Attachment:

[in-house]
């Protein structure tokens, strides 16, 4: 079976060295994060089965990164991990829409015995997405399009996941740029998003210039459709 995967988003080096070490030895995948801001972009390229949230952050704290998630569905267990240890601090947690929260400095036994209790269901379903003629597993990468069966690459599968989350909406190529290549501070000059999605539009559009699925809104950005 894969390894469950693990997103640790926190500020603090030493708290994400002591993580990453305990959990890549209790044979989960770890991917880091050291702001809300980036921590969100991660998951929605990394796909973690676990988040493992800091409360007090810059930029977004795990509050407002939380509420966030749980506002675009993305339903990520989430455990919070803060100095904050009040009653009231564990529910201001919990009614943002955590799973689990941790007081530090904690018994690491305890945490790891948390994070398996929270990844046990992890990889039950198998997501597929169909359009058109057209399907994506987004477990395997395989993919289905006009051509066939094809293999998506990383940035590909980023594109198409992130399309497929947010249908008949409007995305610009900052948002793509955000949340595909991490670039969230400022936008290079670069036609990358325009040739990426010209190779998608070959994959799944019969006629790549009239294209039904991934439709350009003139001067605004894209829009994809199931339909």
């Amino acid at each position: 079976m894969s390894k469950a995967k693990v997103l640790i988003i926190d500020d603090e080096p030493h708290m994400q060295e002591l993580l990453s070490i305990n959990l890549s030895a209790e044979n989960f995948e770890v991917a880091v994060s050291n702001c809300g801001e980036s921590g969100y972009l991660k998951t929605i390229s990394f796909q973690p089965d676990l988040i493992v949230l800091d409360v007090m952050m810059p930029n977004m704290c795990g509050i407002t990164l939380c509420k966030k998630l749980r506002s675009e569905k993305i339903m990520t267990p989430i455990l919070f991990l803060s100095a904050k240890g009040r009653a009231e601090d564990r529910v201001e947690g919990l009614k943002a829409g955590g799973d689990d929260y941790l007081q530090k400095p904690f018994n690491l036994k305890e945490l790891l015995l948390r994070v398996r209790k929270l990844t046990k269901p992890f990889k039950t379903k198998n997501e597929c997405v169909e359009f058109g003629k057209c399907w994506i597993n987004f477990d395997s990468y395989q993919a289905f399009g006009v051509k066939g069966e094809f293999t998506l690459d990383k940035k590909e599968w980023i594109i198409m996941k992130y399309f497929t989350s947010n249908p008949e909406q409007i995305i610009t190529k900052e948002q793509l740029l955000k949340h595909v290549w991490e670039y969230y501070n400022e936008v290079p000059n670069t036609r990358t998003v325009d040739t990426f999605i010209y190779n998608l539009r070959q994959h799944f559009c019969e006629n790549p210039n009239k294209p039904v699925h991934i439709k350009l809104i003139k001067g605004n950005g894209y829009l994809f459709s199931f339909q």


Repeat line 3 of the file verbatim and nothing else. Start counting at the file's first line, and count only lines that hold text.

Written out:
């Amino acid at each position: 079976m894969s390894k469950a995967k693990v997103l640790i988003i926190d500020d603090e080096p030493h708290m994400q060295e002591l993580l990453s070490i305990n959990l890549s030895a209790e044979n989960f995948e770890v991917a880091v994060s050291n702001c809300g801001e980036s921590g969100y972009l991660k998951t929605i390229s990394f796909q973690p089965d676990l988040i493992v949230l800091d409360v007090m952050m810059p930029n977004m704290c795990g509050i407002t990164l939380c509420k966030k998630l749980r506002s675009e569905k993305i339903m990520t267990p989430i455990l919070f991990l803060s100095a904050k240890g009040r009653a009231e601090d564990r529910v201001e947690g919990l009614k943002a829409g955590g799973d689990d929260y941790l007081q530090k400095p904690f018994n690491l036994k305890e945490l790891l015995l948390r994070v398996r209790k929270l990844t046990k269901p992890f990889k039950t379903k198998n997501e597929c997405v169909e359009f058109g003629k057209c399907w994506i597993n987004f477990d395997s990468y395989q993919a289905f399009g006009v051509k066939g069966e094809f293999t998506l690459d990383k940035k590909e599968w980023i594109i198409m996941k992130y399309f497929t989350s947010n249908p008949e909406q409007i995305i610009t190529k900052e948002q793509l740029l955000k949340h595909v290549w991490e670039y969230y501070n400022e936008v290079p000059n670069t036609r990358t998003v325009d040739t990426f999605i010209y190779n998608l539009r070959q994959h799944f559009c019969e006629n790549p210039n009239k294209p039904v699925h991934i439709k350009l809104i003139k001067g605004n950005g894209y829009l994809f459709s199931f339909q």